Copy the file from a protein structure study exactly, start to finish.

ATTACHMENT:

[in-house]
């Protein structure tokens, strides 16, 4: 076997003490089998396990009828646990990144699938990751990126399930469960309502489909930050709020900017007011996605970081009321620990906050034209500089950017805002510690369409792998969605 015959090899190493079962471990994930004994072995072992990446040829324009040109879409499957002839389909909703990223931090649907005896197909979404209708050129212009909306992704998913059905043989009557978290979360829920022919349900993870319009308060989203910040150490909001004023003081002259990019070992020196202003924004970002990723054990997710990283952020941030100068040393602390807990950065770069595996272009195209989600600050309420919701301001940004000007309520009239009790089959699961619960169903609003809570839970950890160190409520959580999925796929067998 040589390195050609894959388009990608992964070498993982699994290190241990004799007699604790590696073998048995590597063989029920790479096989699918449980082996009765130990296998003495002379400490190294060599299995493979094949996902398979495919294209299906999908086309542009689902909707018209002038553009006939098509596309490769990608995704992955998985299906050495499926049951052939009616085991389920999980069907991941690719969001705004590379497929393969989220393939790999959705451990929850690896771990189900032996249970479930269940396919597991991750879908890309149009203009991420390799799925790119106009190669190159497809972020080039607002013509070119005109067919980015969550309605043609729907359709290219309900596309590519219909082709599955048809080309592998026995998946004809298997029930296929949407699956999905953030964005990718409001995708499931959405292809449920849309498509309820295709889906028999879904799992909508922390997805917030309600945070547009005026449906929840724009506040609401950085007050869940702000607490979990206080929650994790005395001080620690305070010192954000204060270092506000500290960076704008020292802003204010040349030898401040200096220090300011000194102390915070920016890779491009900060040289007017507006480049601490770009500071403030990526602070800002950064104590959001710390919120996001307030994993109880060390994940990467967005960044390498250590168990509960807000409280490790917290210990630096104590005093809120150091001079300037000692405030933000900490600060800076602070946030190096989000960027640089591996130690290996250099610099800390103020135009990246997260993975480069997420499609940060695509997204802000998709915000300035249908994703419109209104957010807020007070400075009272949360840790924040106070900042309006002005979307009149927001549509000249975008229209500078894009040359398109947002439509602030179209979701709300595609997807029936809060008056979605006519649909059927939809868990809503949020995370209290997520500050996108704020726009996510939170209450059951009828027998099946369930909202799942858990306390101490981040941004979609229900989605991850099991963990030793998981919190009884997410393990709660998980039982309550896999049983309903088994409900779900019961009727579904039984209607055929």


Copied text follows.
[in-house]
């Protein structure tokens, strides 16, 4: 076997003490089998396990009828646990990144699938990751990126399930469960309502489909930050709020900017007011996605970081009321620990906050034209500089950017805002510690369409792998969605 015959090899190493079962471990994930004994072995072992990446040829324009040109879409499957002839389909909703990223931090649907005896197909979404209708050129212009909306992704998913059905043989009557978290979360829920022919349900993870319009308060989203910040150490909001004023003081002259990019070992020196202003924004970002990723054990997710990283952020941030100068040393602390807990950065770069595996272009195209989600600050309420919701301001940004000007309520009239009790089959699961619960169903609003809570839970950890160190409520959580999925796929067998 040589390195050609894959388009990608992964070498993982699994290190241990004799007699604790590696073998048995590597063989029920790479096989699918449980082996009765130990296998003495002379400490190294060599299995493979094949996902398979495919294209299906999908086309542009689902909707018209002038553009006939098509596309490769990608995704992955998985299906050495499926049951052939009616085991389920999980069907991941690719969001705004590379497929393969989220393939790999959705451990929850690896771990189900032996249970479930269940396919597991991750879908890309149009203009991420390799799925790119106009190669190159497809972020080039607002013509070119005109067919980015969550309605043609729907359709290219309900596309590519219909082709599955048809080309592998026995998946004809298997029930296929949407699956999905953030964005990718409001995708499931959405292809449920849309498509309820295709889906028999879904799992909508922390997805917030309600945070547009005026449906929840724009506040609401950085007050869940702000607490979990206080929650994790005395001080620690305070010192954000204060270092506000500290960076704008020292802003204010040349030898401040200096220090300011000194102390915070920016890779491009900060040289007017507006480049601490770009500071403030990526602070800002950064104590959001710390919120996001307030994993109880060390994940990467967005960044390498250590168990509960807000409280490790917290210990630096104590005093809120150091001079300037000692405030933000900490600060800076602070946030190096989000960027640089591996130690290996250099610099800390103020135009990246997260993975480069997420499609940060695509997204802000998709915000300035249908994703419109209104957010807020007070400075009272949360840790924040106070900042309006002005979307009149927001549509000249975008229209500078894009040359398109947002439509602030179209979701709300595609997807029936809060008056979605006519649909059927939809868990809503949020995370209290997520500050996108704020726009996510939170209450059951009828027998099946369930909202799942858990306390101490981040941004979609229900989605991850099991963990030793998981919190009884997410393990709660998980039982309550896999049983309903088994409900779900019961009727579904039984209607055929």